The Purge of 2004 - After many years of not making the playoffs, the Rangers trade off their veterans, including Brian Leetch, for a series of prospects and picks. These prospects include Maxim Kondratiev, Jarkko Immonen, Josef Balej, Dave Liffiton, Dwight Helminen, and Rick Kozak. They all turn out to be busts. Who's advising the GM on what names to ask for? Who's in charge of developing these players?

Then there's RJ Umberger who either had personality issues in Hartford or the organization made the decision that he wasn't good enough to keep. How is this guy allowed to run a muck down there if it personality? Either way, he walked as a UFA after being acquired. If you asked me, I would have liked Columbus' 1st and 3rd in 2008. I'm still confused by it all.

2004 draft - After the great purge the cupboards are stocked with 13 picks including 2 first rounders and 4 second rounders. A top 6 goalie is a bust. Other first rounder (Korpikoski) struggles to develop under Renney, has difficulty finding ice when he's the coach and ends up getting dealt after he's fired because the new coach wants his own guys that fit his system. Of four 2nd round picks, we get one hit, with Dubinsky! Hooray! We also get a 4th round hit with Callahan!!! Double Hooray 13 picks two NHLers!!

All the Ranger's decisions aren't made by one guy and I'm not pinning this all on Tom. Certainly Maloney had a big to do in the decision process as well. However, one thing is for sure. When Renney moved out of his senior scout role and into his coaching role, Rangers drafting improved. 2003 and 2004 drafting and prospect acquisition was abysmal. Callahan and Dubinsky in 2004 was accuracy by volume. 2005 when everyone was scouting because there was nothing else to do, drafting improved.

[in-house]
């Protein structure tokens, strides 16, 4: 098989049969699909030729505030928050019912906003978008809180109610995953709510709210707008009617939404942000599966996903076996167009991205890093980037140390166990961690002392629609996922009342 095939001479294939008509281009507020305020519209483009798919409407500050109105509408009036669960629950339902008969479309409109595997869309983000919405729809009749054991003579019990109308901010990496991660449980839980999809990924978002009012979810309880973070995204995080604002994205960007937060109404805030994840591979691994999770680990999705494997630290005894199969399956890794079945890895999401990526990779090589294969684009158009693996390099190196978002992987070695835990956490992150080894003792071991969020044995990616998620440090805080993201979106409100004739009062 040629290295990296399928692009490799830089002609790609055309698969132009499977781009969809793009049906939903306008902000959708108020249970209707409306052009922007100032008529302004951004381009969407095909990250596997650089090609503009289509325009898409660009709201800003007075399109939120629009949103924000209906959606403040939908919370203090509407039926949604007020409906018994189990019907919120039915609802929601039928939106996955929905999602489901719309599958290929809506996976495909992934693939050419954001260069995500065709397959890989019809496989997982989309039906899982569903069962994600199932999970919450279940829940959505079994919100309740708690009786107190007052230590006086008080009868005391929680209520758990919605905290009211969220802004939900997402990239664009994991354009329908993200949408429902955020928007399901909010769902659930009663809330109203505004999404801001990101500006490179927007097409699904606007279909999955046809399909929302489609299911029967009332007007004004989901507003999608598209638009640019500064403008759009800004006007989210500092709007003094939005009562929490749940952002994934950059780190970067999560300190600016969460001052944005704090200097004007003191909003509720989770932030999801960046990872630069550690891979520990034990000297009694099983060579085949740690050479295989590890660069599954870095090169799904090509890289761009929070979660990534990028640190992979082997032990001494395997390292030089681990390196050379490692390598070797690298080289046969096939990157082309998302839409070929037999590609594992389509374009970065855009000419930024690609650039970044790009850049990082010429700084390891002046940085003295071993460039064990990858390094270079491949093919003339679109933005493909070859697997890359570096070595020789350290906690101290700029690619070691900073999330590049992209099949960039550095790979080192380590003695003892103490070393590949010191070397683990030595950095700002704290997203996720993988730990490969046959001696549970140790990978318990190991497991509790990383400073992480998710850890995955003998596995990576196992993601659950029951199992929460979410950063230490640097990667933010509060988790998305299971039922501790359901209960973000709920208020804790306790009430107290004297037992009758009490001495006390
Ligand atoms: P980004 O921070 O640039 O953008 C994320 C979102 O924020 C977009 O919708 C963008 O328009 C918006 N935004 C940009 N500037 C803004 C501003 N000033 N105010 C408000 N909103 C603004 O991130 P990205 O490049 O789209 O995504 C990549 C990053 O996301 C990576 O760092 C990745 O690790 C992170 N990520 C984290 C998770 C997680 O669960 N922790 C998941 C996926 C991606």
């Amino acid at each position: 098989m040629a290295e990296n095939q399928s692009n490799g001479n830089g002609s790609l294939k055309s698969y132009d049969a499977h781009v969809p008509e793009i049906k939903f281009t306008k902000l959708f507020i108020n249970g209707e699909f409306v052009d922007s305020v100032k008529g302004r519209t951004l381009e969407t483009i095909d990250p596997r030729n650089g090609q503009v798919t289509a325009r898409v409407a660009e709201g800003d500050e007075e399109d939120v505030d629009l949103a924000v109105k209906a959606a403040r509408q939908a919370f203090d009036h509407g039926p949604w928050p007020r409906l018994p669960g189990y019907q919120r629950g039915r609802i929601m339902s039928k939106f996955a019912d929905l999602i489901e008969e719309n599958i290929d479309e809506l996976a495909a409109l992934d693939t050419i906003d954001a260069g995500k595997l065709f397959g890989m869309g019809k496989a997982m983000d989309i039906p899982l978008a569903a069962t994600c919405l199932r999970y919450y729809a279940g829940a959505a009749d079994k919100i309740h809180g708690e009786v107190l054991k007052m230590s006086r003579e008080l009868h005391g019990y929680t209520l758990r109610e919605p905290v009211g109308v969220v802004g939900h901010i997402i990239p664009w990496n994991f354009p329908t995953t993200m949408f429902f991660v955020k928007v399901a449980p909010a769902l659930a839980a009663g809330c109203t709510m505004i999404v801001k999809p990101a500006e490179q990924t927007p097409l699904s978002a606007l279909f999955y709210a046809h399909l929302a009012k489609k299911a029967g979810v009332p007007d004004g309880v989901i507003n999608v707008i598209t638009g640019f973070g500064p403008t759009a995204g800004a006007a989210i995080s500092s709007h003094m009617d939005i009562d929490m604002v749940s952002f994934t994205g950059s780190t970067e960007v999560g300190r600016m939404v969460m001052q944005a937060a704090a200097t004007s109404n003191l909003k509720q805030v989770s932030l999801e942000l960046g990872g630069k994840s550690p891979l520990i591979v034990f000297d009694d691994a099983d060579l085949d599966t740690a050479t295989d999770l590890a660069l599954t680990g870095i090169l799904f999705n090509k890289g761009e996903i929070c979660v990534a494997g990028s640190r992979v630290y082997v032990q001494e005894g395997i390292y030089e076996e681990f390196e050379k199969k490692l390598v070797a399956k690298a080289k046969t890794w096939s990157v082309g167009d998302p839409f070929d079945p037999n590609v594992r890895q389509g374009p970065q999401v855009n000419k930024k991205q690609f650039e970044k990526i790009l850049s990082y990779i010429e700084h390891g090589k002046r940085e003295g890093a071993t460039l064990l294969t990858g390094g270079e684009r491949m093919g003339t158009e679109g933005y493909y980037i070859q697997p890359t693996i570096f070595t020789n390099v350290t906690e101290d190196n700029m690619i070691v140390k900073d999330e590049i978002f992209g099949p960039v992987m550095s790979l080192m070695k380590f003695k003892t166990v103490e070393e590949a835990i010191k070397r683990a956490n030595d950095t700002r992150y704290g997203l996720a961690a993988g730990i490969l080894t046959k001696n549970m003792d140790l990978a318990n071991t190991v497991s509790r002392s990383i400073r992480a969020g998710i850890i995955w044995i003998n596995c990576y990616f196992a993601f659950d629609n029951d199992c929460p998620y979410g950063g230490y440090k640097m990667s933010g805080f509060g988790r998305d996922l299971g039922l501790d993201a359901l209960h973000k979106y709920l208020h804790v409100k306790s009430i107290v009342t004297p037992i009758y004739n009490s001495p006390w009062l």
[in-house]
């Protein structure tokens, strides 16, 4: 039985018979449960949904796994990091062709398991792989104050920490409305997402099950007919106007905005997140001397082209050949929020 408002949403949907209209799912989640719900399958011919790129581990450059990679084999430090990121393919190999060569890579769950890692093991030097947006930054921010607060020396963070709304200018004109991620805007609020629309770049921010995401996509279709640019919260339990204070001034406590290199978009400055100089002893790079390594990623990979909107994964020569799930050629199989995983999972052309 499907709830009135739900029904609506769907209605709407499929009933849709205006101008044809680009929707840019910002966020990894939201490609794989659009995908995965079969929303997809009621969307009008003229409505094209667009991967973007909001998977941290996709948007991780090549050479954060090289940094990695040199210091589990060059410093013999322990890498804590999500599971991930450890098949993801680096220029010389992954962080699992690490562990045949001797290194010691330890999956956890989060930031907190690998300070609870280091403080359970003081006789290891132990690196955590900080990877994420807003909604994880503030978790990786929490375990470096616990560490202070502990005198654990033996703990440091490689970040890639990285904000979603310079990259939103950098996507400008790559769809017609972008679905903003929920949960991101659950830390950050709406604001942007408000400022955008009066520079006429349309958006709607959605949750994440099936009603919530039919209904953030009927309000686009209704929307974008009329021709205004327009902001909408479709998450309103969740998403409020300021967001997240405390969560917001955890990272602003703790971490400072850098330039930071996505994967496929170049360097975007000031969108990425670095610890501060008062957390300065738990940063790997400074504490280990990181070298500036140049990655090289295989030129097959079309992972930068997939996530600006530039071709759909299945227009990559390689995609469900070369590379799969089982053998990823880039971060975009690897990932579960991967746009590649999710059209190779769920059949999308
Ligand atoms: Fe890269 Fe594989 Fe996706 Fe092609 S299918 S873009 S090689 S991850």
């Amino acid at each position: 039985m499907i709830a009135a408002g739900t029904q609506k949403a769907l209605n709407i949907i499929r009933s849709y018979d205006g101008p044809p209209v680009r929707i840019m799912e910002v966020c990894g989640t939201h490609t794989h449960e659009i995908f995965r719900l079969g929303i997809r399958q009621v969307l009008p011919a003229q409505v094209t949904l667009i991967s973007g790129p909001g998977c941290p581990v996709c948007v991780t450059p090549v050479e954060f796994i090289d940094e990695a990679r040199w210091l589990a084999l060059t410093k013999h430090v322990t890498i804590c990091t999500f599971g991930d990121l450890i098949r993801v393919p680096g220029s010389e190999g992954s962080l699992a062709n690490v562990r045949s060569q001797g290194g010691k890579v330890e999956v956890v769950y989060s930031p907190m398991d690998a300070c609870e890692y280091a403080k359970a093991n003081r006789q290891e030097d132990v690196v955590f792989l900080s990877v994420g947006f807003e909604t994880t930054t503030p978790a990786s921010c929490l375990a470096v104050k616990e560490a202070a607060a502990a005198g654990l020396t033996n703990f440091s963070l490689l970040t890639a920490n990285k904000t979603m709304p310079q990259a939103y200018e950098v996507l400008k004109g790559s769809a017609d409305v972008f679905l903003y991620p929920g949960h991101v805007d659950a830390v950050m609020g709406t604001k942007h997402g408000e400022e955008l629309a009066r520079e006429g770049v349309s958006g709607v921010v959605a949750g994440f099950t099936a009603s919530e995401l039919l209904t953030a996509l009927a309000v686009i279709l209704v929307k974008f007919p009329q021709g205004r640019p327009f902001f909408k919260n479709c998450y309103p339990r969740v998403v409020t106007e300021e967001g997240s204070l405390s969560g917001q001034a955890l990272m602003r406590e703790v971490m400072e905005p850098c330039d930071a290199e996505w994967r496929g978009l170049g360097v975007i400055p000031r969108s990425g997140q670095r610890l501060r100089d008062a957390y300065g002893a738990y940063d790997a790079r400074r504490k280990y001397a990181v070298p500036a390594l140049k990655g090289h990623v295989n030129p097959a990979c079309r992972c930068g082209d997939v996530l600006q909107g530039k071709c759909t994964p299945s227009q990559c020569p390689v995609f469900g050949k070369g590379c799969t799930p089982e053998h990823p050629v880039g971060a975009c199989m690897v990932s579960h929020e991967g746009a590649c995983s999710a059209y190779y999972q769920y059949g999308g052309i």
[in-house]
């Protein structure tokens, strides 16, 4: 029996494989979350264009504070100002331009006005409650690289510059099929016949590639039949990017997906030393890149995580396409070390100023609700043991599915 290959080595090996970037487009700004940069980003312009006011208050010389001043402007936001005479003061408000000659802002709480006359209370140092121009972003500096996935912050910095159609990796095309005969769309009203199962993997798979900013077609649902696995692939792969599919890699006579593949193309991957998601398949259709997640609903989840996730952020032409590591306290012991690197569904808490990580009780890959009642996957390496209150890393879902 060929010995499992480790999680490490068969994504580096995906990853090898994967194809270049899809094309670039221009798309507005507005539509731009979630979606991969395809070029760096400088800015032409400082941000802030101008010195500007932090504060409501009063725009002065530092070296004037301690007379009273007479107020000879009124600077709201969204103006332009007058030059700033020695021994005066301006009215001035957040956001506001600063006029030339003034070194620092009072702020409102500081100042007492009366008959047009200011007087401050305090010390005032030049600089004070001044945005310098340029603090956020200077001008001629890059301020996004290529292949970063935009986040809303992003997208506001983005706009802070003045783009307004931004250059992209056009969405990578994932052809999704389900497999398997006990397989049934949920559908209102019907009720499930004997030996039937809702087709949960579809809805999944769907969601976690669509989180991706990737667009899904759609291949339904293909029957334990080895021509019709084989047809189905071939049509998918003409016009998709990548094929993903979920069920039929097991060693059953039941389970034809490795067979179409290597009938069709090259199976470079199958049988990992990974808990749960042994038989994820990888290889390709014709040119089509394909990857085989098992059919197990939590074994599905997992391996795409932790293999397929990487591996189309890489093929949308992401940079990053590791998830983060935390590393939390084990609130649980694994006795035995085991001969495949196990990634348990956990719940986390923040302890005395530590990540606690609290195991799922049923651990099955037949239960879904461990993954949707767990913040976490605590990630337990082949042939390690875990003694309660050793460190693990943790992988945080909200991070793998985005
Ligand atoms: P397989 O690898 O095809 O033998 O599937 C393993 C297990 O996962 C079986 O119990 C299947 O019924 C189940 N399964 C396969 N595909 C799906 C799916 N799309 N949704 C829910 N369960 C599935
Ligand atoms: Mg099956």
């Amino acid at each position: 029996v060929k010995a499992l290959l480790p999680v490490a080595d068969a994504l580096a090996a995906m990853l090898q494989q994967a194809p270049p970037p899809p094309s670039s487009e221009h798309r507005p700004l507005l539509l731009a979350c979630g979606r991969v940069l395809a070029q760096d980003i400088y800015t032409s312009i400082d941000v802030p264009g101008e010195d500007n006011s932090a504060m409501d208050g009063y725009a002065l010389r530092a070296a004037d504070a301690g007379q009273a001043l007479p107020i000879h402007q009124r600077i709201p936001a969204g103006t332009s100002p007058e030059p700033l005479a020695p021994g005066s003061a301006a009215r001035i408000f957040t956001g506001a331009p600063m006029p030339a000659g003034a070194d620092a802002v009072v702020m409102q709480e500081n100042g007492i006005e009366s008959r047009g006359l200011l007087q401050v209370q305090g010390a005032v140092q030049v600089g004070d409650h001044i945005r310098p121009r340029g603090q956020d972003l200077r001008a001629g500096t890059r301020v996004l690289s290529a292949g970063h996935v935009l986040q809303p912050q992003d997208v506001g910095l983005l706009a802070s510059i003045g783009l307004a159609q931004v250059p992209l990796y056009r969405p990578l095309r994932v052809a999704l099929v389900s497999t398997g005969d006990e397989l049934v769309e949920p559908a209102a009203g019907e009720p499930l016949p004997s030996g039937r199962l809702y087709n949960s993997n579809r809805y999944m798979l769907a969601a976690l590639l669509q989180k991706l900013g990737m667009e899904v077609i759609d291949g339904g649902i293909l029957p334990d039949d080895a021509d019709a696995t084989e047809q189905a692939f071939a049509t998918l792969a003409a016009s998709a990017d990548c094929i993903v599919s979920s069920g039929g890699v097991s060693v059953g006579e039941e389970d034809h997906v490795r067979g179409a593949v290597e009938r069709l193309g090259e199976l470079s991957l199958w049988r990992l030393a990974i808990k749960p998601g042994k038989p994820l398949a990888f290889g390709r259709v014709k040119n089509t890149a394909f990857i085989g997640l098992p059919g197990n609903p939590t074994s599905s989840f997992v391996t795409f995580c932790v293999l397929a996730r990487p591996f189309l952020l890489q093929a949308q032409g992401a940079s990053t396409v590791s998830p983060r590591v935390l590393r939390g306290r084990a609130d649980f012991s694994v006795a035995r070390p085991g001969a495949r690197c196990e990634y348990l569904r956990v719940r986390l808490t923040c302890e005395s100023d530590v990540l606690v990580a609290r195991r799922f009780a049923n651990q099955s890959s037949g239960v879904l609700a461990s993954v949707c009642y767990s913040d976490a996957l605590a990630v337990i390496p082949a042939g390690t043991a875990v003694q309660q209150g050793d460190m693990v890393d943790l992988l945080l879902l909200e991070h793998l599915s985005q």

Something else very important happened in 2005...
Quote:
RANGERS--Promoted Gordie Clark to head amateur scout
http://query.nytimes.com/gst/fullpag...liamson&st=nyt

Then in 2007 he's promoted to the position Renney once held "Director of Player Personnel"...
http://sports.espn.go.com/nhl/news/story?id=2946723
Now in 2009 We trade Scott Gomez and acquire prospects, they are Ryan McDonagh and Pavel Valentanko....IMO these prospect will turn out very different than those acquired in 2004. And there is little doubt that since 2007 when Clark assumed the role of of Director of Player personnel that drafting and prospect development has improved significantly, actually since being promoted to senior amateur scout in 2005, this has been the case.

We owe a lot to Gordie Clark for the young team we see before us, not Tom Renney.

I don't question Renney's character, his character is unquestionable. However I don't have any faith in his ability to assess a player at the highest level and hence lacks the ability to coach at that level as well.

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12-22-2010, 05:16 PM
  #61
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Originally Posted by SingnBluesOnBroadway View Post
But they did have those guys. Again, the need for talented players is hardly a revelation.

Really fail to see why this needs to be re-hashed.
Agreed, you need talent in order to win, but there's players and then there's one of the greatest players to play the game who single handedly carried the team in 05-06 and that IMO has nothing to do with coaching what so ever that's just a simple gift that I consider to be lucky to have seen and enjoyed as a fan.

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Originally Posted by Sting36e View Post
So it's Renney's fault that the team he was tasked with coaching was a collection of scrubs, has-beens, a great rookie goalie and Jagr (who people need to stop crediting to Sather, as if he pulled off some kind of slick move rather than being lucky enough to work for the NY Rangers who have no economic limitations and where European star players long to play)?
Yes, actually it partly was, because his role as Director of Player Personnel, his inability to institute an adequatee system to develop players internally lead to him having a shortage of players as a coach and an over reliance on UFAs. Furthermore his lack of ability to properly assess and use and develop talent in front of him lead him to further rely on UFAs.


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12-22-2010, 05:33 PM
  #62
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That 05-06 team that was carried by Jagr also allowed the third fewest goals in the league, had one of the top PK units and were near the top in fewest SOG allowed. But that was just Jagr, right? Nah, right, that part was all Lundqvist, it was a two man team....